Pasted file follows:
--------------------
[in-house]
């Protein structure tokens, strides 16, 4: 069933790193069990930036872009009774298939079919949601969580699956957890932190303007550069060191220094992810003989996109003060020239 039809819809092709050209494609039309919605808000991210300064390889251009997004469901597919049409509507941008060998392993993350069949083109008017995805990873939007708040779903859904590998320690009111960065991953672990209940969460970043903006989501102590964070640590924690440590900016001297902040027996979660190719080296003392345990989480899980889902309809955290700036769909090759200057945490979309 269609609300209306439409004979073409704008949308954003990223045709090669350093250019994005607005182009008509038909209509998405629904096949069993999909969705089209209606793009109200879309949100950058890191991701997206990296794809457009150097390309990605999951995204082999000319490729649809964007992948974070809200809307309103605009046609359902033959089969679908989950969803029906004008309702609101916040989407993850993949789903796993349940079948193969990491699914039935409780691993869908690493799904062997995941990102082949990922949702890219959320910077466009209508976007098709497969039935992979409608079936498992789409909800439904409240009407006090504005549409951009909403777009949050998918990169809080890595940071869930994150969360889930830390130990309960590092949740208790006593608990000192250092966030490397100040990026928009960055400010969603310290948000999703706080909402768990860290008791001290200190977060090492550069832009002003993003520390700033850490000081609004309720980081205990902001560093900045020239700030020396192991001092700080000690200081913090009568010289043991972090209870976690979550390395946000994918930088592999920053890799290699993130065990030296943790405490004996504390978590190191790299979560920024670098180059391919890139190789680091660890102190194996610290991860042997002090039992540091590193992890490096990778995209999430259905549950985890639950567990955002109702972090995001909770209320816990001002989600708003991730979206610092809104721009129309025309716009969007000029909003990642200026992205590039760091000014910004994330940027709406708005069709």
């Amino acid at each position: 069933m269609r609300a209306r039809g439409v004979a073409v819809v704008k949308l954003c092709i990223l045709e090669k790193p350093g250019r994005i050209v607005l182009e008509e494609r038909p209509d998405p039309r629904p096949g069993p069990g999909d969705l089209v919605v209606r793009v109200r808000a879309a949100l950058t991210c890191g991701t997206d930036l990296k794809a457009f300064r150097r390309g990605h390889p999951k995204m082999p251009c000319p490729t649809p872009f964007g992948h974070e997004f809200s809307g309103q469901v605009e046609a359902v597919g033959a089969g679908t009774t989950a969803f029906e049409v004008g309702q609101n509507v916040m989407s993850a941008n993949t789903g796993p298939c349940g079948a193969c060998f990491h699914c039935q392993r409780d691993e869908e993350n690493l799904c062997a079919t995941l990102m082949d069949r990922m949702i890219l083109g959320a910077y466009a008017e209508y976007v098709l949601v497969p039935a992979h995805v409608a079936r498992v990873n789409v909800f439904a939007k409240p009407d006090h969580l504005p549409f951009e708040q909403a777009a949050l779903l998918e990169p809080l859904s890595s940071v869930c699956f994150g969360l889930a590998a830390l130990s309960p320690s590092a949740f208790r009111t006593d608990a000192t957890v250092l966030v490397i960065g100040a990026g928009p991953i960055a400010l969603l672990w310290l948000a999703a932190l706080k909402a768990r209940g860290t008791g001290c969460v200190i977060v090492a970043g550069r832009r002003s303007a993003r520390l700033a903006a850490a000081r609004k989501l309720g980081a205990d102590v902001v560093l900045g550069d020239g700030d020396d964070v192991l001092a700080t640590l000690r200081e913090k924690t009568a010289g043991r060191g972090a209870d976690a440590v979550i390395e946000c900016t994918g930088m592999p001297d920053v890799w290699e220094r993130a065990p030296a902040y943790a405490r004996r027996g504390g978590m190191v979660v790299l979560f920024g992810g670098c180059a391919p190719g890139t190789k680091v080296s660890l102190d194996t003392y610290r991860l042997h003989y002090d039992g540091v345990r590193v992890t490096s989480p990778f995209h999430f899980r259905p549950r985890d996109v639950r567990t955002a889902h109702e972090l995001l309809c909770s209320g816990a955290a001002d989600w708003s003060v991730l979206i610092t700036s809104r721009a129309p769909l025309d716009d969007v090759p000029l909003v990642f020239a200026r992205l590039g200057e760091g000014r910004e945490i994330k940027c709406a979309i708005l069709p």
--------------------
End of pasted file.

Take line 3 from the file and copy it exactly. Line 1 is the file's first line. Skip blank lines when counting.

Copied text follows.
């Amino acid at each position: 069933m269609r609300a209306r039809g439409v004979a073409v819809v704008k949308l954003c092709i990223l045709e090669k790193p350093g250019r994005i050209v607005l182009e008509e494609r038909p209509d998405p039309r629904p096949g069993p069990g999909d969705l089209v919605v209606r793009v109200r808000a879309a949100l950058t991210c890191g991701t997206d930036l990296k794809a457009f300064r150097r390309g990605h390889p999951k995204m082999p251009c000319p490729t649809p872009f964007g992948h974070e997004f809200s809307g309103q469901v605009e046609a359902v597919g033959a089969g679908t009774t989950a969803f029906e049409v004008g309702q609101n509507v916040m989407s993850a941008n993949t789903g796993p298939c349940g079948a193969c060998f990491h699914c039935q392993r409780d691993e869908e993350n690493l799904c062997a079919t995941l990102m082949d069949r990922m949702i890219l083109g959320a910077y466009a008017e209508y976007v098709l949601v497969p039935a992979h995805v409608a079936r498992v990873n789409v909800f439904a939007k409240p009407d006090h969580l504005p549409f951009e708040q909403a777009a949050l779903l998918e990169p809080l859904s890595s940071v869930c699956f994150g969360l889930a590998a830390l130990s309960p320690s590092a949740f208790r009111t006593d608990a000192t957890v250092l966030v490397i960065g100040a990026g928009p991953i960055a400010l969603l672990w310290l948000a999703a932190l706080k909402a768990r209940g860290t008791g001290c969460v200190i977060v090492a970043g550069r832009r002003s303007a993003r520390l700033a903006a850490a000081r609004k989501l309720g980081a205990d102590v902001v560093l900045g550069d020239g700030d020396d964070v192991l001092a700080t640590l000690r200081e913090k924690t009568a010289g043991r060191g972090a209870d976690a440590v979550i390395e946000c900016t994918g930088m592999p001297d920053v890799w290699e220094r993130a065990p030296a902040y943790a405490r004996r027996g504390g978590m190191v979660v790299l979560f920024g992810g670098c180059a391919p190719g890139t190789k680091v080296s660890l102190d194996t003392y610290r991860l042997h003989y002090d039992g540091v345990r590193v992890t490096s989480p990778f995209h999430f899980r259905p549950r985890d996109v639950r567990t955002a889902h109702e972090l995001l309809c909770s209320g816990a955290a001002d989600w708003s003060v991730l979206i610092t700036s809104r721009a129309p769909l025309d716009d969007v090759p000029l909003v990642f020239a200026r992205l590039g200057e760091g000014r910004e945490i994330k940027c709406a979309i708005l069709p």